Consequently, the connections became part of American lore, a tale spun in many different media. I first encountered them as a child in the 1970s as presented on a bubble gum wrapper (I kid you not). I’ve since seen them on TV, heard them on radio, and spotted an allusion to them in a comic book. I’ve even heard a musical rendition of this list.
Figure 1. Musical rendition of the Lincoln-JFK connections (Buddy Starcher).
At the same time, these connections do not support any finding of truth in the JFK assassination, and often undermine serious inquiry into a very serious and somber subject matter. For example, in 1992 the Skeptical Inquirer held a “Spooky Presidential Coincidences Contest.” Contestants were able to come up with similar lists when comparing most US Presidents. Not surprisingly, some have used such lists to “debunk” the notion of a conspiracy in Dallas on 22 November 1963, although that type of specious reasoning seems to exemplify the same type of logic that went into this original list.
* The year before his death, Lincoln was in Monroe, Maryland. The year before his death, Kennedy was in Marilyn Monroe.
* While one can certainly argue that Lincoln advanced the cause of African American civil rights in the US, one has to also note that the Emancipation Proclamation had no legal bearing on slavery. When Lincoln issued it (1 January 1863), the directive only applied to states within the CSA, which at that time was a foreign, enemy nation. The President cannot really make an enforceable law for a foreign nation, especially an enemy one. Moreover, the Proclamation exempted slave states that were part of the Union (e.g., Tennessee, the counties of Virginia that were in the process of becoming the state of West Virginia).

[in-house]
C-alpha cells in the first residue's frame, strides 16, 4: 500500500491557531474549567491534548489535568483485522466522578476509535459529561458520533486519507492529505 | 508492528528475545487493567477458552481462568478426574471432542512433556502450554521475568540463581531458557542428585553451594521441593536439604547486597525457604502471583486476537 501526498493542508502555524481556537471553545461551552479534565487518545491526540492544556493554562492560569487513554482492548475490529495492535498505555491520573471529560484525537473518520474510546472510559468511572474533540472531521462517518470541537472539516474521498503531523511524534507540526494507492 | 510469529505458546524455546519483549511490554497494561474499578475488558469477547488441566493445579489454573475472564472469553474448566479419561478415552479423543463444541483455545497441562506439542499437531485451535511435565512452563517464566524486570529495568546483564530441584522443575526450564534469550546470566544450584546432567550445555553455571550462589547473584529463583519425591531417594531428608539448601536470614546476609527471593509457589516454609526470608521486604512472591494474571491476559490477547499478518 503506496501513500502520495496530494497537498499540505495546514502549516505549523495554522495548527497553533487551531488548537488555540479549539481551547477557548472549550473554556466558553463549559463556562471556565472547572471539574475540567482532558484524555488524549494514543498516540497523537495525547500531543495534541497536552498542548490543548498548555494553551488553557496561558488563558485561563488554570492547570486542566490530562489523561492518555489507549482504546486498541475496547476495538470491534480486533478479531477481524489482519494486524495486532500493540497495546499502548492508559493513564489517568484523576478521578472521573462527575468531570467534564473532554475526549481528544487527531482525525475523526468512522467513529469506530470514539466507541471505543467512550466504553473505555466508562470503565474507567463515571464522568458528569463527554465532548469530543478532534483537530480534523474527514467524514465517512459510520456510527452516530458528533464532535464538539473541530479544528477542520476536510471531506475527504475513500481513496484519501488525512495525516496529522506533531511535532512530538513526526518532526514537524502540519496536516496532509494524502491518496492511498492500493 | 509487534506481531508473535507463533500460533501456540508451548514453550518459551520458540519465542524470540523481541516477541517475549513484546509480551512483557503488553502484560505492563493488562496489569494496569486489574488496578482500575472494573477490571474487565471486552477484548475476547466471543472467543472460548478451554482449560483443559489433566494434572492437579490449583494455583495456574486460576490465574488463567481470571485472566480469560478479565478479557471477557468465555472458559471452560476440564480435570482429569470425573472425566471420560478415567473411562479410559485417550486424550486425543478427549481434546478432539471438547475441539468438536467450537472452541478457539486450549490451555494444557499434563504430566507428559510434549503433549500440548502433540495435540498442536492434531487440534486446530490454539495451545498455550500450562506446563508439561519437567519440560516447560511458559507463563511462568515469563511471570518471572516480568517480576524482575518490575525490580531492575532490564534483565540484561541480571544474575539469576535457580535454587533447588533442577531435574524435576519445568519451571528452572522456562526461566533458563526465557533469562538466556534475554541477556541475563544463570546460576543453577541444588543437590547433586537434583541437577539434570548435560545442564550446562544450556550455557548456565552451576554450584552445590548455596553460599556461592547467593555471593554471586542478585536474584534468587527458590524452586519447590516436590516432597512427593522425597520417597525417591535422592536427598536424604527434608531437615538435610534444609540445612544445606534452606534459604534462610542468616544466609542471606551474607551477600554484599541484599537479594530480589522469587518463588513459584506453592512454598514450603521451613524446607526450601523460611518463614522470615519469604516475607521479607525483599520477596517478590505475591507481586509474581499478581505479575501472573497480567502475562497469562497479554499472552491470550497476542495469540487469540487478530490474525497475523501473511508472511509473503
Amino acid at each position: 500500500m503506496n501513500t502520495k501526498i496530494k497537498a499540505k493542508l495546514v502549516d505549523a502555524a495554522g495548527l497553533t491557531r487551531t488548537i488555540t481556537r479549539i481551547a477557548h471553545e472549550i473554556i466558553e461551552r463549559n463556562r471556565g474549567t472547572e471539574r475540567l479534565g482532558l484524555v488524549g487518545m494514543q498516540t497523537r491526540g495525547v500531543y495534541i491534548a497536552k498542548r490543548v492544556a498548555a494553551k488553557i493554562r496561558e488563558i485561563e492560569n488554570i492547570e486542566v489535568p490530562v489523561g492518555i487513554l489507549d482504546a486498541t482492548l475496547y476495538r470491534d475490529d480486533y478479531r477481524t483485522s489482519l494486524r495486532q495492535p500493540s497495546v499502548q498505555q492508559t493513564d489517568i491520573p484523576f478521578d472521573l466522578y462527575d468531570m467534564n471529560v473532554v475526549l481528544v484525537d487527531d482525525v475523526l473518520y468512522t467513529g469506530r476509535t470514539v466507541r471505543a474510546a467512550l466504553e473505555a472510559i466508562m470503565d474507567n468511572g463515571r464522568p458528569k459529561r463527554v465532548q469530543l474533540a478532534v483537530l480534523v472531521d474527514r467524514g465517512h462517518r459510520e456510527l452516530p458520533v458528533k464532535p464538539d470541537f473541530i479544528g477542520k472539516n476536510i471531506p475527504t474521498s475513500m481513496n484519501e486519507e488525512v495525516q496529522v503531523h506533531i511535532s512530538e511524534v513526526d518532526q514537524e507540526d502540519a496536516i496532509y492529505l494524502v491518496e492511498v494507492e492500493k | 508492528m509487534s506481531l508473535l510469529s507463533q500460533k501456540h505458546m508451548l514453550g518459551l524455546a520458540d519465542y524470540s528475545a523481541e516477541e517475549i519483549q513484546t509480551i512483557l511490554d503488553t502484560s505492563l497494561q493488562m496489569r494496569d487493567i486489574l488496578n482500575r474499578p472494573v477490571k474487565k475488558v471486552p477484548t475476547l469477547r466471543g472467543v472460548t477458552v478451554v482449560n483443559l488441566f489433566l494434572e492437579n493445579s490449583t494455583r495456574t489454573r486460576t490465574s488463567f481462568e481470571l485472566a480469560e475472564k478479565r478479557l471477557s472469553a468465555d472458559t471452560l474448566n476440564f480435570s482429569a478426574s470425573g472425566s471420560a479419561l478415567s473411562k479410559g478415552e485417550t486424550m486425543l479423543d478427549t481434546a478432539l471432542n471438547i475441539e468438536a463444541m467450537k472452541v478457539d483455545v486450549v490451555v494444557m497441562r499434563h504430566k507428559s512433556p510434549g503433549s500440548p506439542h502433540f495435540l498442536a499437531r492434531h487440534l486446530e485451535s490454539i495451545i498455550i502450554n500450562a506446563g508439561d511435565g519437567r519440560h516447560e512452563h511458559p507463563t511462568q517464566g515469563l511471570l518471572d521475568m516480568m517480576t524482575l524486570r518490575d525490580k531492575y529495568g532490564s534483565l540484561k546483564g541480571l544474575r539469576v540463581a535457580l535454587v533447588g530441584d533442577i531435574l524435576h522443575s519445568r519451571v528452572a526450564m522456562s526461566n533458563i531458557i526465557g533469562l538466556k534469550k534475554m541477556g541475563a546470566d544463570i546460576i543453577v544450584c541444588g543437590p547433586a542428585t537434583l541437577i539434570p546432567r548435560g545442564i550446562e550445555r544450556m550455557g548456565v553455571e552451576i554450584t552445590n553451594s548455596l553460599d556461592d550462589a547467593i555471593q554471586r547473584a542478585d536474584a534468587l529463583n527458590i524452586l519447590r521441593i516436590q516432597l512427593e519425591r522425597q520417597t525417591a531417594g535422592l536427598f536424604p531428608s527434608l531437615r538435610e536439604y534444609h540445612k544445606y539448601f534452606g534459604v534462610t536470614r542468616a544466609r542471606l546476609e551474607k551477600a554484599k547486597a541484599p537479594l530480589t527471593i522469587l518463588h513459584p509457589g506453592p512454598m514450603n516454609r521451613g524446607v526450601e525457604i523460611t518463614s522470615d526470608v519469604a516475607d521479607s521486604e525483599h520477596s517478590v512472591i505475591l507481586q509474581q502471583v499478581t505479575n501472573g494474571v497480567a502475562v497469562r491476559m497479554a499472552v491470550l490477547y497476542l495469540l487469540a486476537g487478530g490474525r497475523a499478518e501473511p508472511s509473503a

Legal slavery in the US actually ended with the passage of the Thirteenth Amendment to the Constitution on 18 December 1865.`
Bang! Bang! Maxwell’s silver hammer Came down upon his head.
Clang! Clang Maxwell’s silver hammer made Sure that he was dead. –John Lennon and Paul McCartney, “Maxwell’s Silver Hammer,”Abbey Road, 1969
Identical twins Reginald and Ronald Kray (left) grew up in London’s violent east end, amid the raging carnage of the Battle of Britain. In short, they were tough. Real tough.
They put that toughness to use as professional prizefighters. They also led a criminal gang that specialized in protection rackets, muggings, and murder-for-hire. They parlayed the money they got from all of these enterprises into a chain of nightclubs, starting with their flagship operation, Esmeralda’s Barn.
Despite the name, the club attracted such local celebrities as Diana Dors. Marlene Dietrich, Judy Garland, and Frank Sinatra also frequented the place when in town. The Krays ingratiated themselves with the glitterati, many of whom warmed to the genial, albeit dangerous hosts.